Florida Keys USA Florida
MARATHON, Florida Keys -- About two miles west of Marathon, nestled beneath what is now called the Old Seven Mile Bridge, lies Pigeon Key. The five-acre island once served as a base camp for workers during construction of the original Seven Mile Bridge, the centerpiece of Henry Flagler’s Overseas Railway. A museum on the island chronicles the construction of the railorad. Accessible by ferry, Pigeon Key also welcomes many visitors who walk or bike to it along a scenic portion of the Old Seven Mile Bridge, closed to vehicular traffic since 2007. Photo by Andy Newman/Florida Keys News Bureau
The 120-mile Florida Keys island chain is home to the continental United States' only living-coral barrier reef. This teeming backbone of marine life runs the length of the Keys about five miles offshore and offers Florida Keys scuba diving vacation memories that last a lifetime.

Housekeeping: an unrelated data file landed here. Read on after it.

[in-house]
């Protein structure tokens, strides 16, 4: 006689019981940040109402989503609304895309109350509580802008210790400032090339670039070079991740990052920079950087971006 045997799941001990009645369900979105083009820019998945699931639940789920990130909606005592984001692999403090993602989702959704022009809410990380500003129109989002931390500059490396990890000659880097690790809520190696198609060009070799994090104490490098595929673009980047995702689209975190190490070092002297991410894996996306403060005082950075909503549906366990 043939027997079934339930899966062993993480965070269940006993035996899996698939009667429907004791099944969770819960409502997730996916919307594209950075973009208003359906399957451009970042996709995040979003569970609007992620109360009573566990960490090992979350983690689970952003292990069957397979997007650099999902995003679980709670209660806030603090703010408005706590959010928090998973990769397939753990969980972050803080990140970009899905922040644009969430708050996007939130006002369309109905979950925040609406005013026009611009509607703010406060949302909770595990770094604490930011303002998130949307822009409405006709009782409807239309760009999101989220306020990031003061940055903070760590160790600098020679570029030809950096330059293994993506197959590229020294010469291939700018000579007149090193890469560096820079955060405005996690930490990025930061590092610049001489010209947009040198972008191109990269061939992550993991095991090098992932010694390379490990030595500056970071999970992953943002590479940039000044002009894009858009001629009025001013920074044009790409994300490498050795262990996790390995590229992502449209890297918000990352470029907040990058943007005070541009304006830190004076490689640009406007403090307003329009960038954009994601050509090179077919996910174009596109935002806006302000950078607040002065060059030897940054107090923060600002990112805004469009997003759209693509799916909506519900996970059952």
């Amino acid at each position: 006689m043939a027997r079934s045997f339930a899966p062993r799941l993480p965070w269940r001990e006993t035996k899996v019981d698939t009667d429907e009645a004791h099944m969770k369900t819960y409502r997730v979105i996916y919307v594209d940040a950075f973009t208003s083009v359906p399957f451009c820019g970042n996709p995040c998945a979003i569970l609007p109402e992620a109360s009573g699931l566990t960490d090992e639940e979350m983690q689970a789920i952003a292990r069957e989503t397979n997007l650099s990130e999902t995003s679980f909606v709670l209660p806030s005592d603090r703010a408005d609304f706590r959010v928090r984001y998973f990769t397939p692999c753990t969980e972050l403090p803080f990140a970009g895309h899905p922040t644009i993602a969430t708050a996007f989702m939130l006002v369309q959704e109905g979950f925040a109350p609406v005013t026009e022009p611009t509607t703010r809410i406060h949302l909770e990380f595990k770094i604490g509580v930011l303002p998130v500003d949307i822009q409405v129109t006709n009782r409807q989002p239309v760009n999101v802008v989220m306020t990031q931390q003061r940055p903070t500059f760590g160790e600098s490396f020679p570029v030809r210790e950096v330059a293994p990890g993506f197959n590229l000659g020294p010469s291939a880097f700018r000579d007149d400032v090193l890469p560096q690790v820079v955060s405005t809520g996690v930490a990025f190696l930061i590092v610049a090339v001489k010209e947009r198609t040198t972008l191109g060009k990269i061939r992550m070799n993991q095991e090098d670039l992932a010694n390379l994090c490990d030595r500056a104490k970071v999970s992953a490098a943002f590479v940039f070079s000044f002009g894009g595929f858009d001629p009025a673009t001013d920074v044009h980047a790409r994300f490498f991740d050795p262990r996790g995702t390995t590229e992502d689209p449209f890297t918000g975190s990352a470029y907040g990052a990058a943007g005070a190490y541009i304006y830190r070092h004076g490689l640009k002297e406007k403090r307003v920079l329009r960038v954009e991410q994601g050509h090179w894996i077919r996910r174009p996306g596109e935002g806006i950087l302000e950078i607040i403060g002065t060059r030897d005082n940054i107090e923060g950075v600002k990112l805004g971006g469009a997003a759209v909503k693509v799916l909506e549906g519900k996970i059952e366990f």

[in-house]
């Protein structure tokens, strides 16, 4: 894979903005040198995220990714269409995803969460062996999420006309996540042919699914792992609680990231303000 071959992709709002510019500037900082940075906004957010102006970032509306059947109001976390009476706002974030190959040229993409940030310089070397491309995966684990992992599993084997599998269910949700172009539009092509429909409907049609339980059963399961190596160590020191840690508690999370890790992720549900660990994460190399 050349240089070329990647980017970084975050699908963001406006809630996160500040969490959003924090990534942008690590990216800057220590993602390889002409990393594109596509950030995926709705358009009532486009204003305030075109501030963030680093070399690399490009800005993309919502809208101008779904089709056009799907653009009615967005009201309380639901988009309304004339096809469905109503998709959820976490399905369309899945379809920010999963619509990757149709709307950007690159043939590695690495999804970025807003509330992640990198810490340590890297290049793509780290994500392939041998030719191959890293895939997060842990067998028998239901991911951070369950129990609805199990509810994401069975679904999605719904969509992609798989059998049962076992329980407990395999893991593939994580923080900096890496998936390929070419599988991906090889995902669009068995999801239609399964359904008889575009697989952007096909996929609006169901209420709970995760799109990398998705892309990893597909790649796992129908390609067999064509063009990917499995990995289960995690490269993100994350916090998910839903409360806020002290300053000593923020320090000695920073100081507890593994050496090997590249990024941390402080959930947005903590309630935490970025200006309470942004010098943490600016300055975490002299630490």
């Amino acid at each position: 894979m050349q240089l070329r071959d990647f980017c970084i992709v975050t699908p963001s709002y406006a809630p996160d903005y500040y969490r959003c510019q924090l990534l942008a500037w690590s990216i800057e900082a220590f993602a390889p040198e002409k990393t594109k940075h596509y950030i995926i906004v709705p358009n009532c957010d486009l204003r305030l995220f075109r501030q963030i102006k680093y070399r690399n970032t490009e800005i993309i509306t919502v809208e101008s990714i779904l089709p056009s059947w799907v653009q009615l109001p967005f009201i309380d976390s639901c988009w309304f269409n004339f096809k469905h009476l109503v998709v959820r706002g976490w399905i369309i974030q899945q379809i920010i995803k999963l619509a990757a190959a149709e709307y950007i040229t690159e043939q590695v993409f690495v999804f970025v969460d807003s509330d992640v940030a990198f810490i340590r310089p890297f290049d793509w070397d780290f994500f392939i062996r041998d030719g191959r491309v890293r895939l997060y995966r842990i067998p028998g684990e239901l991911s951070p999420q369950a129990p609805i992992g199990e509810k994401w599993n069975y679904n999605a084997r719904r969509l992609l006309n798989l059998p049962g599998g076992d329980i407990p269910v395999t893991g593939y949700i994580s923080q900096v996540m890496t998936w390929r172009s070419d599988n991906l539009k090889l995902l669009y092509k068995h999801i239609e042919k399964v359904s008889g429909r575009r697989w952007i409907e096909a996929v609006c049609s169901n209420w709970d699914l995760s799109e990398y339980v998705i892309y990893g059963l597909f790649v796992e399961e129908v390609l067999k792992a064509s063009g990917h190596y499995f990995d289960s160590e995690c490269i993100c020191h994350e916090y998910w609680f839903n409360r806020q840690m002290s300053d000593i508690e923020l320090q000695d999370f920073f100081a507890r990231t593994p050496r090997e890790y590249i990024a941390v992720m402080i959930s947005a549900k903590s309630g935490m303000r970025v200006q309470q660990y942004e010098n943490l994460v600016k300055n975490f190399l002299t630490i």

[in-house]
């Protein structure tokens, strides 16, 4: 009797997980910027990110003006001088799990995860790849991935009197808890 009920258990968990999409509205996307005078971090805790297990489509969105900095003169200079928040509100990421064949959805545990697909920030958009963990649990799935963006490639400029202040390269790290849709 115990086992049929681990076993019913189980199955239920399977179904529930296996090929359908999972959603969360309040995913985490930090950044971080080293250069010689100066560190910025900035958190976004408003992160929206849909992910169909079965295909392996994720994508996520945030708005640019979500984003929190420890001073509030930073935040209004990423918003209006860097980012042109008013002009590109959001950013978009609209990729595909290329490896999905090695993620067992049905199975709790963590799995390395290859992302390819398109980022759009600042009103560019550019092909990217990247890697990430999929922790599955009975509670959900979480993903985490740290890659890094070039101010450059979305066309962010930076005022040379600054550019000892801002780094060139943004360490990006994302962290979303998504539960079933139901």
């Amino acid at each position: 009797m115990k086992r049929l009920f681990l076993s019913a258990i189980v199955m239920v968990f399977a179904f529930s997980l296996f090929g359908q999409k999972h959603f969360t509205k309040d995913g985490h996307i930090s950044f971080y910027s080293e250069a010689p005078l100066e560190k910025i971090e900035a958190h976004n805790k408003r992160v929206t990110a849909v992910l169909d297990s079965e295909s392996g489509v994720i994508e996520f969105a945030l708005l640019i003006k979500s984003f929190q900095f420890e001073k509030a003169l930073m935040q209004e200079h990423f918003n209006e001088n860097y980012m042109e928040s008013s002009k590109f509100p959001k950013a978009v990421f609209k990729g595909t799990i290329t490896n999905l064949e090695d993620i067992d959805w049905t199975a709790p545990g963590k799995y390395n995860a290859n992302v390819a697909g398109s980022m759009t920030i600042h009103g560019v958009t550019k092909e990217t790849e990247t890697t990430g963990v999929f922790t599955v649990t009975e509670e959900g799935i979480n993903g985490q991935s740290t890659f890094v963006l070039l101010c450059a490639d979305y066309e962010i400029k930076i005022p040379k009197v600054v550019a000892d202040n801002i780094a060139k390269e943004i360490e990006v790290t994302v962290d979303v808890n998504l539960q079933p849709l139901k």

Our coral formations are famous for their abundance of fish, from impressive schools of blue-striped grunts to toothy green moray eels. The U.S. government established the Florida Keys National Marine Sanctuary to protect our marine habitat.
Preserving the reef is a top priority for a good reason. There is no more versatile marine destination in the world. We have coral-encrusted ship wrecks and intricate natural coral formations. We have shallow reefs for snorkelers, and a range of deeper reefs for experienced divers.
Most dive sites are equipped with convenient mooring buoys to save the reef from anchors and make it easy for boaters to tie off. Most sites are a short boat ride from our islands, where dozens of highly professional dive operators are ready to cater to you.
Once you visit the Keys, you'll see why some of the some of the most renowned dive photographers and writers in the world make this their home base.